By Eric Jensen
Photos courtesy Becca Goodson
Swimming at Skyline High is not just a sport, it’s a lifestyle. Asking someone who swims for legendary coach Joe Pereria about her life and you are going to get the same answer 90 percent of the time – swimming.
Swimming is how these people are wired and Becca Goodson is no different, but it wasn’t always that way. Goodson started swimming at six when her parents signed her up to teach her water safety.
Little did they know that 10 years later their daughter would be competing for one of the best swimming programs in the state of Utah and defending a 100-yard butterfly state title. Goodson loves swimming and it’s influenced her life in so many ways.
“It’s taught me to be a good leader, about dedication, about respect, its why I am who I am today,” Goodson said.
At one point in her life though, Goodson almost lost the passion that made her the person she is today.
“It was the hardest summer of practices I ever had,” Goodson said.
Long hours spent in the pool swimming back and forth, back and forth with one goal in mind – win and beat the clock. Swimming is a unique sport because you are racing two separate opponents – the competitors in the lane next to you, and the one that stares down with judging eyes just adjacent to the pool – the clock.
“I was so focused on my times,” Goodson said.
She forgot about her attitude, her friends, her entire life that summer. All focus went to beating the clock. She went into the next season with one thing on her mind – winning and winning big.
The Skyline sophomore had worked so hard and put so much time into what she did and she wasn’t seeing the results she wanted. The first response for Goodson was to work harder, but after a few more weeks of grueling training every day in the pool, Goodson was done.
“I wanted to quit, I just felt like people who didn’t put as much into it as me were beating me and kind of thought how is this fair?” Goodson said.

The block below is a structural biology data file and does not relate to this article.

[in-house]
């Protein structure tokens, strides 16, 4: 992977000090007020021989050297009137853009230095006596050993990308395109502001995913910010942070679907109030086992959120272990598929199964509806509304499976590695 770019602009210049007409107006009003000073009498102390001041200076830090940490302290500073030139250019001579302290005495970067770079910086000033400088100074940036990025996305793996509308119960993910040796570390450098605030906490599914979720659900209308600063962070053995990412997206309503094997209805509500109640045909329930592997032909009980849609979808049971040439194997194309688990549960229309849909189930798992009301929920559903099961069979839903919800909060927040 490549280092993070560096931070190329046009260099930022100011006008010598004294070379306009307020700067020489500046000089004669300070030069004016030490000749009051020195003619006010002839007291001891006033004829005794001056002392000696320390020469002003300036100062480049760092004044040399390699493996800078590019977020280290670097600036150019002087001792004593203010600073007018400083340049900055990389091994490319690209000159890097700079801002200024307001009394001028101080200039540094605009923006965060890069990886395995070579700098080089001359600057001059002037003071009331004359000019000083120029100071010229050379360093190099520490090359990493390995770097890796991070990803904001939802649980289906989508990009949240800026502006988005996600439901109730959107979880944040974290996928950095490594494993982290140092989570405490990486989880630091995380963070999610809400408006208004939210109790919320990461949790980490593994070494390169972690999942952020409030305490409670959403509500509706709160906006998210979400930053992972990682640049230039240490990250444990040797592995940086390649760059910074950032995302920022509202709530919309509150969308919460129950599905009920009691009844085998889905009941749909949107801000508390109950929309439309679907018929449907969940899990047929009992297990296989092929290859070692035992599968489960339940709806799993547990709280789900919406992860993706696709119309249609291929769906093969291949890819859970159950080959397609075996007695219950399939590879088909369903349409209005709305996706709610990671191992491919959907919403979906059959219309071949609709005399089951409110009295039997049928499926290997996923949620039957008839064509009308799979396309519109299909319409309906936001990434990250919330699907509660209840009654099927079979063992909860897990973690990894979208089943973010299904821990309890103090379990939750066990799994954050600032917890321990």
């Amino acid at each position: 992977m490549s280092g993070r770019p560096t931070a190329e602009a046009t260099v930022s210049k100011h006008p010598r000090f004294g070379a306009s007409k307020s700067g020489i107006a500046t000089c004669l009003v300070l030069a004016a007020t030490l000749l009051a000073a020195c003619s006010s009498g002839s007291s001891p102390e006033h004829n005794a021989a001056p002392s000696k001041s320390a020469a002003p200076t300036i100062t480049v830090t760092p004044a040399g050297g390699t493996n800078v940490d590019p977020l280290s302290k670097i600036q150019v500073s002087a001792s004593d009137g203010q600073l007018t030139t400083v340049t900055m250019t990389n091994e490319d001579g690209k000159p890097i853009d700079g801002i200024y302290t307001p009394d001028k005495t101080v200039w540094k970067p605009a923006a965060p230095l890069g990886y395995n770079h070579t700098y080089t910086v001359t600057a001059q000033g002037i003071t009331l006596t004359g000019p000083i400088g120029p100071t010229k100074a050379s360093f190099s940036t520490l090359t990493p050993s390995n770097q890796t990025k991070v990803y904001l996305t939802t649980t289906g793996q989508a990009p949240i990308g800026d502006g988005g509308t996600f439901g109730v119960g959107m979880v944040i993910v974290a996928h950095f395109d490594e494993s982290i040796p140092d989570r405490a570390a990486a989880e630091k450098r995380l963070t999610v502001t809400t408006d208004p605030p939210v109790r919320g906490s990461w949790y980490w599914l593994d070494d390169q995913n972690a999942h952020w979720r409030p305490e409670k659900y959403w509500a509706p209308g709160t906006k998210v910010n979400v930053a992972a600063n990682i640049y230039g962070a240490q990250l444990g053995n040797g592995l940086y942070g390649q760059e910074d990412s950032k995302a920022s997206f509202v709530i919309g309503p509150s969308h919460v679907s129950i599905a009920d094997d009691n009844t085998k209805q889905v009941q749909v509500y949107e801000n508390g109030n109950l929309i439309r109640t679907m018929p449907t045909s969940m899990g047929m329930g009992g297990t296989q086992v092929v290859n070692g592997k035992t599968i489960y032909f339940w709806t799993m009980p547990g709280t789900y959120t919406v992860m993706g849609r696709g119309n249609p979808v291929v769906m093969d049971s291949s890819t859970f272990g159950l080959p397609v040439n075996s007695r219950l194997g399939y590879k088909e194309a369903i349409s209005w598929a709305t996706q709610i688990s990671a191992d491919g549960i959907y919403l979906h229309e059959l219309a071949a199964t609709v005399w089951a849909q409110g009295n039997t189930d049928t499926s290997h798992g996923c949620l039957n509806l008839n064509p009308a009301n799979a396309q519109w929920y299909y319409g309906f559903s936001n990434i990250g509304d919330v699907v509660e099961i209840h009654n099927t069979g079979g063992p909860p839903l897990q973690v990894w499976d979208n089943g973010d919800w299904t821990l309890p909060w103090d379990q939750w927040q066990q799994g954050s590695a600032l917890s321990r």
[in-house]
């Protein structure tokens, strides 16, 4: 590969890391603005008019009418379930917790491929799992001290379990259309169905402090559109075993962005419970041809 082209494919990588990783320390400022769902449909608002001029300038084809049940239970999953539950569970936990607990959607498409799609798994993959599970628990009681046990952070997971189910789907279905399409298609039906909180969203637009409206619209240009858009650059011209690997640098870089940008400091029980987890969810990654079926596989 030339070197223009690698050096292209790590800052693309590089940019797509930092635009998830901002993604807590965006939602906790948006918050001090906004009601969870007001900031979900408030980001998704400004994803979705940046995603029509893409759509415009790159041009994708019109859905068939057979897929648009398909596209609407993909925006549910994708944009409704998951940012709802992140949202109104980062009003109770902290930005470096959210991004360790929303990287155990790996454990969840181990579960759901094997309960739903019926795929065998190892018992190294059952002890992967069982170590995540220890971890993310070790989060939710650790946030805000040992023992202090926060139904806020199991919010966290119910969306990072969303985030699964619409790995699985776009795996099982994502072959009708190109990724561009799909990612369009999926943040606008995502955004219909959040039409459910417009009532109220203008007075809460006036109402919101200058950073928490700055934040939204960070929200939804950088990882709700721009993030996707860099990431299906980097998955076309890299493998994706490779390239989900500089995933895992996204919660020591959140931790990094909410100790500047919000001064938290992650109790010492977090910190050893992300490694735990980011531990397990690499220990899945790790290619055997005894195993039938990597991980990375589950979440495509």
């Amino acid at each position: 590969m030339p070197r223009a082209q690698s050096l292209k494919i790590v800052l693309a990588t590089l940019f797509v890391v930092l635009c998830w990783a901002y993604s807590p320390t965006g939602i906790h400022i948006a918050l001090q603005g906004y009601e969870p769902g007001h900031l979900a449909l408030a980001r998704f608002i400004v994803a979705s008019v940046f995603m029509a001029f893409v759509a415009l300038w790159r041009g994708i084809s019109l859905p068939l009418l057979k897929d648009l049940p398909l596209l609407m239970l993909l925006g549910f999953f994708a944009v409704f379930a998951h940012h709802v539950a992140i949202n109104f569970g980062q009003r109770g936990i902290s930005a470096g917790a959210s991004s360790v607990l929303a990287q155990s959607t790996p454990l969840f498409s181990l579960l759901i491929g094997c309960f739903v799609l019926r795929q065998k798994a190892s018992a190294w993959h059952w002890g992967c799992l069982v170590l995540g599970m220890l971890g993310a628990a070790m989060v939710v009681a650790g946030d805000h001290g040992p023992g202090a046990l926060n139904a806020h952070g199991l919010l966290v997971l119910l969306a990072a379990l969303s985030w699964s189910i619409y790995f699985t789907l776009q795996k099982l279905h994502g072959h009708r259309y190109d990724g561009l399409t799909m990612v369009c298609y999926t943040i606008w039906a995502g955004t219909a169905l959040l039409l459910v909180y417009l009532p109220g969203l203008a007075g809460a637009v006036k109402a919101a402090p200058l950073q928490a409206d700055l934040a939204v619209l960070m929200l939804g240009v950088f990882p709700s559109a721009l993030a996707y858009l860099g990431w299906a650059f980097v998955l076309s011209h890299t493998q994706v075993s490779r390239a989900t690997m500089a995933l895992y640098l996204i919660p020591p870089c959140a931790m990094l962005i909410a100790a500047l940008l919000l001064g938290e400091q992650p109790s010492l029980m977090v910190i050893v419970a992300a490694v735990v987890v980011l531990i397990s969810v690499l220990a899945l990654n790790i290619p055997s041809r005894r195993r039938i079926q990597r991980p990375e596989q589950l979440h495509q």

Quitting, however, was not an option for Goodson, she’s not that kind of person. Instead of going back to work though, Goodson stepped back, refocused and gained a completely new perspective for the sport she loved.
“I forgot why I love swimming so much, I forgot it wasn’t all about winning,” Goodson said.
She saw swimming in a different light now, “It wasn’t I have to swim, it was I get to swim,” she said.
Goodson found what she was lacking – positivity.
It’s not just wanting to be at practice for Goodson, it’s about making practice enjoyable. If you want to make a swim practice negative it’s easy to do that. It’s more challenging and helps the team more if you make it positive.
“(It’s) When you want to be at practice and you want to swim you get so much better,” she said. “If you’re positive your teammates are positive and you’re all having fun and it makes you work harder.”
The change in attitude made all the difference. The wins started coming and coming fast and she won the state title in the 100-yard butterfly her freshman year. There is so much ahead for Goodson. She’s just a sophomore and at this year’s state event she won gold in the distance events, the 200 and 500 freestyle.
“Swimming is not just about the times, it’s a lifestyle,” Goodson said. “We spend so much time in the pool, if you’re only there to get the wins it’s not worth it.”
It’s about hard work and it’s about respect. It’s not all about winning for herself anymore for Goodson, it’s about making the team better and it’s about enjoying what she’s doing. And it’s working swimmingly.
Skyline High senior Eric Jensen wrote this story as part of the Preps Utah student journalism program, powered by Bank of American Fork, which will award two of our published student journalists college scholarships at the end of the school year. Jensen is a writer for the Skyline Horizon newspaper and the proud owner/writer and editor-in-chief of www.dramaofitallasportsblog.com. He is interested in a career in journalism, specifically sports journalism. Jensen’s inspirations are Al Michaels of NBC, and Chris Wesseling, Marc Sessler, Gregg Rosenthal and Dan Hanzus of the NFL.